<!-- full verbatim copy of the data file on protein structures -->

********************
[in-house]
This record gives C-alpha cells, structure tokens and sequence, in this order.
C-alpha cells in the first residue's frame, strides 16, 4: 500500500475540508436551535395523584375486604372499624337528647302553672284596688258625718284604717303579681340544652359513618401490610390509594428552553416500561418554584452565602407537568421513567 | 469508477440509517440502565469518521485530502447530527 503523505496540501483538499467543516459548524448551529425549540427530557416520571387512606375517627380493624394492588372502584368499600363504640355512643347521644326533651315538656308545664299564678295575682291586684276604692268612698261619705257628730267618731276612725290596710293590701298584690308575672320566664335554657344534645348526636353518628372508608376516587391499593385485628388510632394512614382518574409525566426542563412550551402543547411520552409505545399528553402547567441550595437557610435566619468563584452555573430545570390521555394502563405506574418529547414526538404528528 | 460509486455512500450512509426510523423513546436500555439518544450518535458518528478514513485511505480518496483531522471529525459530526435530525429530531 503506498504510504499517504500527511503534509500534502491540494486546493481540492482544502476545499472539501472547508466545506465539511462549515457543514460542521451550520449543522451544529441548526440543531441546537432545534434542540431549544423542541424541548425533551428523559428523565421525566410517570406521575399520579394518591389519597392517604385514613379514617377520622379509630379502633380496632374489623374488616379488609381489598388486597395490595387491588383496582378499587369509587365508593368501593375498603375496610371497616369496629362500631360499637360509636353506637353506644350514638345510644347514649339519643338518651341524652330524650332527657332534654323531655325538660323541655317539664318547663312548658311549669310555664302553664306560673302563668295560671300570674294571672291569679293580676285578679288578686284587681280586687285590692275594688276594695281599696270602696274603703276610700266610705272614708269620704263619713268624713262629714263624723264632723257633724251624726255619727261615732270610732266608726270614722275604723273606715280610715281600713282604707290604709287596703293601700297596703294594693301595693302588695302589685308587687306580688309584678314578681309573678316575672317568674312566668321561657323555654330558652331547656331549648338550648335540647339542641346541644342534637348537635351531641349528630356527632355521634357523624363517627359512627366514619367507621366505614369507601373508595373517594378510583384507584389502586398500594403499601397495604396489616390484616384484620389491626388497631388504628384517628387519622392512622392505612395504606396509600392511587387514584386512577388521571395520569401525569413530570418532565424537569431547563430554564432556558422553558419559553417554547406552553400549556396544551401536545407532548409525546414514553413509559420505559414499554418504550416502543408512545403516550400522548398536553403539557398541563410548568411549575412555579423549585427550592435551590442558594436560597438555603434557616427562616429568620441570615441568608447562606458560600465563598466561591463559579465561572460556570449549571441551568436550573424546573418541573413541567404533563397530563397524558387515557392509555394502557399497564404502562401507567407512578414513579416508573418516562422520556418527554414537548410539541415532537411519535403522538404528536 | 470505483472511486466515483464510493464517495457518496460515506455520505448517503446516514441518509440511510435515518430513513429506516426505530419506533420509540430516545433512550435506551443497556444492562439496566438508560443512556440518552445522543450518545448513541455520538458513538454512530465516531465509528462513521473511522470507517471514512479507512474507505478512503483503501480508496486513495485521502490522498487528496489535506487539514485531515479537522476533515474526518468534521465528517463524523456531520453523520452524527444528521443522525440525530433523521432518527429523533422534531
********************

[in-house]
This record gives C-alpha cells, structure tokens and sequence, in this order.
C-alpha cells in the first residue's frame, strides 16, 4: 500500500475540508436551535395523584375486604372499624337528647302553672284596688258625718284604717303579681340544652359513618401490610390509594428552553416500561418554584452565602407537568421513567 | 469508477440509517440502565469518521485530502447530527 503523505496540501483538499467543516459548524448551529425549540427530557416520571387512606375517627380493624394492588372502584368499600363504640355512643347521644326533651315538656308545664299564678295575682291586684276604692268612698261619705257628730267618731276612725290596710293590701298584690308575672320566664335554657344534645348526636353518628372508608376516587391499593385485628388510632394512614382518574409525566426542563412550551402543547411520552409505545399528553402547567441550595437557610435566619468563584452555573430545570390521555394502563405506574418529547414526538404528528 | 460509486455512500450512509426510523423513546436500555439518544450518535458518528478514513485511505480518496483531522471529525459530526435530525429530531 503506498504510504499517504500527511503534509500534502491540494486546493481540492482544502476545499472539501472547508466545506465539511462549515457543514460542521451550520449543522451544529441548526440543531441546537432545534434542540431549544423542541424541548425533551428523559428523565421525566410517570406521575399520579394518591389519597392517604385514613379514617377520622379509630379502633380496632374489623374488616379488609381489598388486597395490595387491588383496582378499587369509587365508593368501593375498603375496610371497616369496629362500631360499637360509636353506637353506644350514638345510644347514649339519643338518651341524652330524650332527657332534654323531655325538660323541655317539664318547663312548658311549669310555664302553664306560673302563668295560671300570674294571672291569679293580676285578679288578686284587681280586687285590692275594688276594695281599696270602696274603703276610700266610705272614708269620704263619713268624713262629714263624723264632723257633724251624726255619727261615732270610732266608726270614722275604723273606715280610715281600713282604707290604709287596703293601700297596703294594693301595693302588695302589685308587687306580688309584678314578681309573678316575672317568674312566668321561657323555654330558652331547656331549648338550648335540647339542641346541644342534637348537635351531641349528630356527632355521634357523624363517627359512627366514619367507621366505614369507601373508595373517594378510583384507584389502586398500594403499601397495604396489616390484616384484620389491626388497631388504628384517628387519622392512622392505612395504606396509600392511587387514584386512577388521571395520569401525569413530570418532565424537569431547563430554564432556558422553558419559553417554547406552553400549556396544551401536545407532548409525546414514553413509559420505559414499554418504550416502543408512545403516550400522548398536553403539557398541563410548568411549575412555579423549585427550592435551590442558594436560597438555603434557616427562616429568620441570615441568608447562606458560600465563598466561591463559579465561572460556570449549571441551568436550573424546573418541573413541567404533563397530563397524558387515557392509555394502557399497564404502562401507567407512578414513579416508573418516562422520556418527554414537548410539541415532537411519535403522538404528536 | 470505483472511486466515483464510493464517495457518496460515506455520505448517503446516514441518509440511510435515518430513513429506516426505530419506533420509540430516545433512550435506551443497556444492562439496566438508560443512556440518552445522543450518545448513541455520538458513538454512530465516531465509528462513521473511522470507517471514512479507512474507505478512503483503501480508496486513495485521502490522498487528496489535506487539514485531515479537522476533515474526518468534521465528517463524523456531520453523520452524527444528521443522525440525530433523521432518527429523533422534531